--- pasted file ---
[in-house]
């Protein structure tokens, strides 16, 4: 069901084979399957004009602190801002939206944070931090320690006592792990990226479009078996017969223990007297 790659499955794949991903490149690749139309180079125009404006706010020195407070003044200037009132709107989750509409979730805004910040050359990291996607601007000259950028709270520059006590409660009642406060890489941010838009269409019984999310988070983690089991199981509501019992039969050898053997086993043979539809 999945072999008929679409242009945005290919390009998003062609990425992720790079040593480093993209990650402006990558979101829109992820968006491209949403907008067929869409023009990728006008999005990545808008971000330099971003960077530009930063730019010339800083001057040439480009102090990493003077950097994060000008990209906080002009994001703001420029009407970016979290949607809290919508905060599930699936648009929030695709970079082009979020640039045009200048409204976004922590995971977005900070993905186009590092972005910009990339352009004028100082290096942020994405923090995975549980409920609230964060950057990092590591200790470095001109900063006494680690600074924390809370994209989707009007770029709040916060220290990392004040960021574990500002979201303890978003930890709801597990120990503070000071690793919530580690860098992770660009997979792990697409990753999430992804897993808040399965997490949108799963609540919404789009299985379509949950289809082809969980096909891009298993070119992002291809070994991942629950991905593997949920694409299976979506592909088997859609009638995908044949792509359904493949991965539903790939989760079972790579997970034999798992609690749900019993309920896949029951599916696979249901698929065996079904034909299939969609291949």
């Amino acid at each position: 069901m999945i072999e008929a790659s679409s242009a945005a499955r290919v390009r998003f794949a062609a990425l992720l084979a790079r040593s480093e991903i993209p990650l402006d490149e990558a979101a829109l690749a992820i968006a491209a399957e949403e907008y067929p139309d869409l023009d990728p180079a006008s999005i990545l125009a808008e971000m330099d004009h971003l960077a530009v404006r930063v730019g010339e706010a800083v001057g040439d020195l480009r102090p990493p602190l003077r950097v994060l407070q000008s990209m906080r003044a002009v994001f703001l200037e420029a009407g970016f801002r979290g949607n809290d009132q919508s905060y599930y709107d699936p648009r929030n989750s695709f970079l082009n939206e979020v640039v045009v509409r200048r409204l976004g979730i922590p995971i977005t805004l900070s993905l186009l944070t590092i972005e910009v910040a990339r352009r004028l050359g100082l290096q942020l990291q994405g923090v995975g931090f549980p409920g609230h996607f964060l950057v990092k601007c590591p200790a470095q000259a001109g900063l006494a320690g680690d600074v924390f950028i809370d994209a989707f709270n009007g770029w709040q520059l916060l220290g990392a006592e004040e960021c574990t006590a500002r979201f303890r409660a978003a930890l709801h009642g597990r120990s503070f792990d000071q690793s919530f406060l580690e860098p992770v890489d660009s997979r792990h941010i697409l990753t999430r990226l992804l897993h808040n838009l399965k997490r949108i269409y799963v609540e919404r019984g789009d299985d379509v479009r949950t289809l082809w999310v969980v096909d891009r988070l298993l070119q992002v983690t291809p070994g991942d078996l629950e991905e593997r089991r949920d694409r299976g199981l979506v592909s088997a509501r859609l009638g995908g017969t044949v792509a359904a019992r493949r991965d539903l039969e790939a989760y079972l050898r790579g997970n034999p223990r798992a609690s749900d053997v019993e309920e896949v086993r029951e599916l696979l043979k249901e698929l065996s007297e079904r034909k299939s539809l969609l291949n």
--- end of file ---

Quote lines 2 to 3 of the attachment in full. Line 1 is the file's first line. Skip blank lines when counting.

């Protein structure tokens, strides 16, 4: 069901084979399957004009602190801002939206944070931090320690006592792990990226479009078996017969223990007297 790659499955794949991903490149690749139309180079125009404006706010020195407070003044200037009132709107989750509409979730805004910040050359990291996607601007000259950028709270520059006590409660009642406060890489941010838009269409019984999310988070983690089991199981509501019992039969050898053997086993043979539809 999945072999008929679409242009945005290919390009998003062609990425992720790079040593480093993209990650402006990558979101829109992820968006491209949403907008067929869409023009990728006008999005990545808008971000330099971003960077530009930063730019010339800083001057040439480009102090990493003077950097994060000008990209906080002009994001703001420029009407970016979290949607809290919508905060599930699936648009929030695709970079082009979020640039045009200048409204976004922590995971977005900070993905186009590092972005910009990339352009004028100082290096942020994405923090995975549980409920609230964060950057990092590591200790470095001109900063006494680690600074924390809370994209989707009007770029709040916060220290990392004040960021574990500002979201303890978003930890709801597990120990503070000071690793919530580690860098992770660009997979792990697409990753999430992804897993808040399965997490949108799963609540919404789009299985379509949950289809082809969980096909891009298993070119992002291809070994991942629950991905593997949920694409299976979506592909088997859609009638995908044949792509359904493949991965539903790939989760079972790579997970034999798992609690749900019993309920896949029951599916696979249901698929065996079904034909299939969609291949």
């Amino acid at each position: 069901m999945i072999e008929a790659s679409s242009a945005a499955r290919v390009r998003f794949a062609a990425l992720l084979a790079r040593s480093e991903i993209p990650l402006d490149e990558a979101a829109l690749a992820i968006a491209a399957e949403e907008y067929p139309d869409l023009d990728p180079a006008s999005i990545l125009a808008e971000m330099d004009h971003l960077a530009v404006r930063v730019g010339e706010a800083v001057g040439d020195l480009r102090p990493p602190l003077r950097v994060l407070q000008s990209m906080r003044a002009v994001f703001l200037e420029a009407g970016f801002r979290g949607n809290d009132q919508s905060y599930y709107d699936p648009r929030n989750s695709f970079l082009n939206e979020v640039v045009v509409r200048r409204l976004g979730i922590p995971i977005t805004l900070s993905l186009l944070t590092i972005e910009v910040a990339r352009r004028l050359g100082l290096q942020l990291q994405g923090v995975g931090f549980p409920g609230h996607f964060l950057v990092k601007c590591p200790a470095q000259a001109g900063l006494a320690g680690d600074v924390f950028i809370d994209a989707f709270n009007g770029w709040q520059l916060l220290g990392a006592e004040e960021c574990t006590a500002r979201f303890r409660a978003a930890l709801h009642g597990r120990s503070f792990d000071q690793s919530f406060l580690e860098p992770v890489d660009s997979r792990h941010i697409l990753t999430r990226l992804l897993h808040n838009l399965k997490r949108i269409y799963v609540e919404r019984g789009d299985d379509v479009r949950t289809l082809w999310v969980v096909d891009r988070l298993l070119q992002v983690t291809p070994g991942d078996l629950e991905e593997r089991r949920d694409r299976g199981l979506v592909s088997a509501r859609l009638g995908g017969t044949v792509a359904a019992r493949r991965d539903l039969e790939a989760y079972l050898r790579g997970n034999p223990r798992a609690s749900d053997v019993e309920e896949v086993r029951e599916l696979l043979k249901e698929l065996s007297e079904r034909k299939s539809l969609l291949n």